• Slowly Progressive VE: A brain disease caused by an unknown pathogen which is probably from the Picornavirus family of viruses. . Mode of transmission is uncertain but genetic susceptibility may be involved. The incubation period appears to be an average of 15 years. The disease can be classified according to rate of progression: acute or subacute, slowly progressive and chronic. The slowly progressive form is the most common form and it has four phases: acute, recurrent-exacerbative, fully developed and terminal. Initial acute symptoms last for about 2 to 6 weeks.
  • Slowly Progressive Viliuisk Encephalitis: A brain disease caused by an unknown pathogen which is probably from the Picornavirus family of viruses. Mode of transmission is uncertain but genetic susceptibility may be involved. The incubation period appears to be an average of 15 years. The disease can be classified according to rate of progression: acute or subacute, slowly progressive and chronic. The slowly progressive form is the most common form and it has four phases: acute, recurrent-exacerbative, fully developed and terminal. Initial acute symptoms last for about 2 to 6 weeks.
  • Slowly Progressive Viliuisk Encephalomyelitis: A brain disease caused by an unknown pathogen which is probably from the Picornavirus family of viruses. Mode of transmission is uncertain but genetic susceptibility may be involved. The incubation period appears to be an average of 15 years. The disease can be classified according to rate of progression: acute or subacute, slowly progressive and chronic. The slowly progressive form is the most common form and it has four phases: acute, recurrent-exacerbative, fully developed and terminal. Initial acute symptoms last for about 2 to 6 weeks.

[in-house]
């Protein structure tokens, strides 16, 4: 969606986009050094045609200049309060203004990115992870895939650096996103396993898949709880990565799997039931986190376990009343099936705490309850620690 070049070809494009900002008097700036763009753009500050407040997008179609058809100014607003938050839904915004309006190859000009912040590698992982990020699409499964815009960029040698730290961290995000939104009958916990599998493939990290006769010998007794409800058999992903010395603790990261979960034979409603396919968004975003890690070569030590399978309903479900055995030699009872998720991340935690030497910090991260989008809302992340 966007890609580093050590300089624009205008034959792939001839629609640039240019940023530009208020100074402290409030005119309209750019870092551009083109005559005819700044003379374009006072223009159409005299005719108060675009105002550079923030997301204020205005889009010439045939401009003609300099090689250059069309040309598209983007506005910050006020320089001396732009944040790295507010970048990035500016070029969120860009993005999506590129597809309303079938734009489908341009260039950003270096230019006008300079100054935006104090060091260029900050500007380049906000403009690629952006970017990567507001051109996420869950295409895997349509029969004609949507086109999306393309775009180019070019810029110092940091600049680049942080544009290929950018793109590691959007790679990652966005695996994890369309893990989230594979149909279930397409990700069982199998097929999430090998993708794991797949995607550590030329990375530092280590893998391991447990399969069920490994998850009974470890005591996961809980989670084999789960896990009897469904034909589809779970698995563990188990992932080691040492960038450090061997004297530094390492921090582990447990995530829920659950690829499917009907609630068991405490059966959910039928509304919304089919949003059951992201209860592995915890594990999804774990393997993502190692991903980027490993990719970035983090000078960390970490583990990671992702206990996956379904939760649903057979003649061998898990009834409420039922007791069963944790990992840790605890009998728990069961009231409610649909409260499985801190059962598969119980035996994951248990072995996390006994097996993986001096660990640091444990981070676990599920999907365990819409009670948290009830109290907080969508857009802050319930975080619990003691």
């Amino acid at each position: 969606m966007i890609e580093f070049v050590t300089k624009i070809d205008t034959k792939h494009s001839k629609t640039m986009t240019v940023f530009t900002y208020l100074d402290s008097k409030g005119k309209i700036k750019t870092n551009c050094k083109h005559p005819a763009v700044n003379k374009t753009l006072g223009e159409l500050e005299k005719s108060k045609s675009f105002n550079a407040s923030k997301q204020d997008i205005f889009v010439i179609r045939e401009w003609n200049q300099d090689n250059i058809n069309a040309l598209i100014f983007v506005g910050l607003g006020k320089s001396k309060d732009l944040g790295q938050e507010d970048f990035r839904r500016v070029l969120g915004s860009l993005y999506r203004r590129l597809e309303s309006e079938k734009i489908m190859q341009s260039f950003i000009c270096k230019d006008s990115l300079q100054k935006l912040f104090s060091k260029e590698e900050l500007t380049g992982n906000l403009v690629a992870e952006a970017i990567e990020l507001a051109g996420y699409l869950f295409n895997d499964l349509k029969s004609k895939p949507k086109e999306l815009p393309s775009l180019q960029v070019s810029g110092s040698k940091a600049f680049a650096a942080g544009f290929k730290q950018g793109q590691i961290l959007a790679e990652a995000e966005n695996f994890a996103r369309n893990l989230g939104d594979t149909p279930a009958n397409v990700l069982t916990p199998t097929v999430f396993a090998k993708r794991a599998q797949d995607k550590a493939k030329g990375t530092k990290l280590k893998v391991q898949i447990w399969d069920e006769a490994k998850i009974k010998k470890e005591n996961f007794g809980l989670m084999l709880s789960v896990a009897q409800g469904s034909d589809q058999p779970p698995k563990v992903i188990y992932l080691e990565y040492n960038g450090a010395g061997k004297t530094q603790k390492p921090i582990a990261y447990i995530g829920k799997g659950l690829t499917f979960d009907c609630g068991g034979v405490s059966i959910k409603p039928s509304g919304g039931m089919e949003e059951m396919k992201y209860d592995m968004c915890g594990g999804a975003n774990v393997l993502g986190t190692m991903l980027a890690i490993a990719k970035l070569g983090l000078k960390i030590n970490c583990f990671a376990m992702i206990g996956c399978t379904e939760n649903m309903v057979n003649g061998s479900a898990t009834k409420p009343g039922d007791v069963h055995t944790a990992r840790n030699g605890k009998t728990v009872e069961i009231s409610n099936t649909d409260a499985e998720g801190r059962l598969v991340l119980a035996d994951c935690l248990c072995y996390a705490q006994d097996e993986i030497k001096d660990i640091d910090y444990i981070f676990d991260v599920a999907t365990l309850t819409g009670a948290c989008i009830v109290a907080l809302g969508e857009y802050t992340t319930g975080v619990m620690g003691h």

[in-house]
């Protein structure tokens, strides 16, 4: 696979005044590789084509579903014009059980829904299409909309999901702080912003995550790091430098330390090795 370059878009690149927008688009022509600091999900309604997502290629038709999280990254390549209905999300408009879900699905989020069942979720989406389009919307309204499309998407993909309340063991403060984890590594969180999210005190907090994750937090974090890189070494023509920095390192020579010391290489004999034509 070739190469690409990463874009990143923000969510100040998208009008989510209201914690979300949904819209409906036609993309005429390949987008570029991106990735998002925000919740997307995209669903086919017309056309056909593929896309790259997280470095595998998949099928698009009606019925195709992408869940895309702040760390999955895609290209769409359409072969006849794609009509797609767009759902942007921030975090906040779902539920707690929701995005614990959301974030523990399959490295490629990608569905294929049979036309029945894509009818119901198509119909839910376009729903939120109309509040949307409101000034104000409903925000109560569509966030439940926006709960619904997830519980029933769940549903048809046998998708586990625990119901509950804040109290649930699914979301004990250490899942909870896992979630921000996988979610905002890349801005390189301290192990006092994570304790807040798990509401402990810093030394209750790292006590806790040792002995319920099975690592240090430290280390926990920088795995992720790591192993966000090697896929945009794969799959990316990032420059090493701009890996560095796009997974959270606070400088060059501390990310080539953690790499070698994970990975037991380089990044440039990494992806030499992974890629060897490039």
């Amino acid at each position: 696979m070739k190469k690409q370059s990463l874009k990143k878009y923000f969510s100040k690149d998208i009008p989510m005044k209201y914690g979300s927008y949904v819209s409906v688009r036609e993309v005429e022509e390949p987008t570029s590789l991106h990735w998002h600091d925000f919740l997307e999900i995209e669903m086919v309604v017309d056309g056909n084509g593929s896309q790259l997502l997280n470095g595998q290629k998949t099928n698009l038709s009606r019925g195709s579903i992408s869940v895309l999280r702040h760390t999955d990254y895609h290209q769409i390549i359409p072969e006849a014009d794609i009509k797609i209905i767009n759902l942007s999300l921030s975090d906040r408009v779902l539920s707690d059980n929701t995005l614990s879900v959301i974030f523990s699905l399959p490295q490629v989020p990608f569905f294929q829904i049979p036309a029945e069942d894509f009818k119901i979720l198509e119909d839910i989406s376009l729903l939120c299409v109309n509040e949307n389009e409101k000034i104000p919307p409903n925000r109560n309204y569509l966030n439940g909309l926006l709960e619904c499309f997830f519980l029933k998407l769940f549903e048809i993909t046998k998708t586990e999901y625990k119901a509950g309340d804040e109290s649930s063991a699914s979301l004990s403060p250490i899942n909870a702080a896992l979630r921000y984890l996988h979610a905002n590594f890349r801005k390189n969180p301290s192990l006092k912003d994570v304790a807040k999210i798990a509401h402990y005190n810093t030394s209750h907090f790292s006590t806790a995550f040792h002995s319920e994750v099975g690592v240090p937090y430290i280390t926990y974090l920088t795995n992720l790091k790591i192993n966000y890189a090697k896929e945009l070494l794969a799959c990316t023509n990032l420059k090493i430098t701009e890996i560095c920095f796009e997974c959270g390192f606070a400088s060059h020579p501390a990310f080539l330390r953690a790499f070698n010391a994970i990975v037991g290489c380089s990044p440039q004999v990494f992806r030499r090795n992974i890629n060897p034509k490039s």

• Slowly Progressive Vilyuisk Encephalitis: A brain disease caused by an unknown pathogen which is probably from the Picornavirus family of viruses. Mode of transmission is uncertain but genetic susceptibility may be involved. The incubation period appears to be an average of 15 years. The disease can be classified according to rate of progression: acute or subacute, slowly progressive and chronic. The slowly progressive form is the most common form and it has four phases: acute, recurrent-exacerbative, fully developed and terminal. Initial acute symptoms last for about 2 to 6 weeks.
  • Slowly Progressive Vilyuisk Encephalomyelitis: A brain disease caused by an unknown pathogen which is probably from the Picornavirus family of viruses. Mode of transmission is uncertain but genetic susceptibility may be involved. The incubation period appears to be an average of 15 years. The disease can be classified according to rate of progression: acute or subacute, slowly progressive and chronic. The slowly progressive form is the most common form and it has four phases: acute, recurrent-exacerbative, fully developed and terminal. Initial acute symptoms last for about 2 to 6 weeks.
  • Spasms: Involuntary muscle movements without full control.
  • Spastic disorders: Brain disorders leading to sustained spasms, stiffness and rigidity
  • Spinal cord injury: spinal cord injury causes myelopathy or damage to white matter or myelinated fiber tracts that carry sensation and motor signals to and from the brain
  • Spondylosis: Spinal degeneration of the discs or spinal joints
  • Sprains and strains: A joint injury in which some of the supporting tissues are damaged
  • Strain: Muscle or tendon injury; compare sprain
  • Stroke symptoms: Brain-related symptoms of bleeding or blockage.
  • Tetanus: A disease caused by chemicals which are produced by a bacterium (clostridium tetani) and are toxic to the nerves. The infection usually occurs when the bacteria enter the body through a deep wound - these bacteria are anaerobic and hence don't need oxygen to survive.
  • Upper arm spasm: A sudden involuntary contraction of a muscle or of muscles of the upper arm
  • Wolfram's disease: A condition that is inherited and consists of multiple symptoms
  • Wolman syndrome: A form of lipoidosis where acid cholesteryl ester hydrolase deficiency causes an accumulation of lipids (particularly cholesterol esters and triglycerides) in tissues and organs.

Conditions listing medical symptoms: Muscle spasm:

The following list of conditions have 'Muscle spasm' or similar listed as a symptom in our database. This computer-generated list may be inaccurate or incomplete. Always seek prompt professional medical advice about the cause of any symptom.